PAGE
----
BA,  MA,  PhD (Cambridge)  

Contact details

The Courtauld Institute of Art

Somerset House


London WC2R 0RN

+44 (0)20 7848 2687

Professor Deborah Swallow
Deborah Swallow came to The Courtauld as its Director in 2004 after a museum career, firstly at the Cambridge University Museum of Archaeology and Anthropology  and  then at the Victoria and Albert Museum where she was  the Keeper of the Asian Department  and Director of Collections.  After taking a first degree in English literature, a year teaching in India gave her a deep interest in the arts, culture and religion of the Subcontinent, initially explored through the discipline of  social anthropology (the discipline of her PhD) and subsequently as a curator within the context of an art museum.  As head of the Indian Department at the V&A, Deborah oversaw the creation of the Nehru Gallery of Art and a series of major exhibitions on the arts of different regions and communities of the Subcontinent and established close working relationships both with the South Asian communities in the UK and colleagues and institutions in the Subcontinent.  She continues to work on issues relating to the arts and cultural heritage in contemporary India.  

Research Interests

  • Indian art c.1850 to the present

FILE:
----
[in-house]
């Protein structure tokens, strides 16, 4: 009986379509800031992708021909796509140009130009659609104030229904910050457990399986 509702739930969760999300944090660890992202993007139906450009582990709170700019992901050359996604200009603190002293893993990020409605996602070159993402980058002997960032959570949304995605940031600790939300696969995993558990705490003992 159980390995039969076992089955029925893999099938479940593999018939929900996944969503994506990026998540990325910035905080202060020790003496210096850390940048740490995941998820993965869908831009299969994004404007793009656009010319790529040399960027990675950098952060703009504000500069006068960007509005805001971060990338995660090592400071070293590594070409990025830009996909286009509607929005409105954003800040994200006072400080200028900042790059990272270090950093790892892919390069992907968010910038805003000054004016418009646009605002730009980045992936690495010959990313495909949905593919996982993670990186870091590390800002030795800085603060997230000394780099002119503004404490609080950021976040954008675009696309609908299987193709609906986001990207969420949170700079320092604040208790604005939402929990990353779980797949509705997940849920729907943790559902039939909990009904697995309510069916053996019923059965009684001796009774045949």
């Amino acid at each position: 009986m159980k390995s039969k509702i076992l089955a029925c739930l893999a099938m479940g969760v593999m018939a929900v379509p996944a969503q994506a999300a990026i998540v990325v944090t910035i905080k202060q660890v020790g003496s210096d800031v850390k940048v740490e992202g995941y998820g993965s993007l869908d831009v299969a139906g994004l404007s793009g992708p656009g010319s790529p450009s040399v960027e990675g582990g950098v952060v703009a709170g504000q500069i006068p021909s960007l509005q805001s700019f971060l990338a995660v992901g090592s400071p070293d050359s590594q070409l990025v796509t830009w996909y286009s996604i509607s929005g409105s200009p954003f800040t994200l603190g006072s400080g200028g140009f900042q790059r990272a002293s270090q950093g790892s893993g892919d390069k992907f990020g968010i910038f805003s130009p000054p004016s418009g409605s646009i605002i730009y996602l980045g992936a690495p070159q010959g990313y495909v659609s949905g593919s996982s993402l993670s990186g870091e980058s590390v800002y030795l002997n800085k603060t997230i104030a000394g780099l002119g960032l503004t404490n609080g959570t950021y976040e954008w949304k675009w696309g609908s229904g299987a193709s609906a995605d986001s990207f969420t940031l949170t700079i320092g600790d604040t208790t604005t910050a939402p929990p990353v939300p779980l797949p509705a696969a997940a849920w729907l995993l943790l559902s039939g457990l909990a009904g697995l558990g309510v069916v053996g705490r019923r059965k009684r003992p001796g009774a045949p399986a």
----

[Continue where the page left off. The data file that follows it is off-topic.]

• Indian textile history
  • Museums and heritage in colonial and post-colonial India


  • Assessing and Managing Risk: Himalayan Wall Paintings
  • In the shadow of swadeshi: modernist musings in the work of Gaganendranath Tagore, Sunil Janah and Nasreen Mohamedi


 ‘Production and control in the Indian garment export industry’ in  From Craft to Industry: the Ethnography of Proto-industrial Cloth Production, E N Goody ed., Cambridge University Press, Cambridge, 2010,  1982,  133-165

‘The Arts of the Sikh Kingdoms: Collaborating with a Community’, (with Eithne Nightingale), in Museums and Source Communities, Laura Peers and Alison K Brown, eds., Routledge, London , 2003, 55 -71

‘The Victoria & Albert Museum and its Asian Collections’, in Louis Mezin (ed), The Heritage of the East India Companies in European Museums and Public Collections, Cahiers de la Compagnie des Indes, no 5/6, Port Louis , 2000

‘The India Museum and the British-Indian textile trade in the late nineteenth century’, Textile History, 30 (1), 1999,  29-45

‘Colonial Architecture, international exhibitions and official patronage of the Indian artisan’ in Tim Barringer and Tom Flynn eds., Colonialism and the Object: Empire, Material Culture and the Museum, Routledge, London, 52-67

‘Curzon’s ivory chairs at Kedleston: a puzzle of patronage in Anglo-Indian furniture’ with Amin Jaffer, Apollo, April, 1998,  35-39

The Arts of India: 1550-1900 (edited with John Guy) Victoria and Albert Museum, London, 1990



India; Textiles; Cloth; Colonialism; Post-colonialism; Hinduism; Craft; Artisan; Museum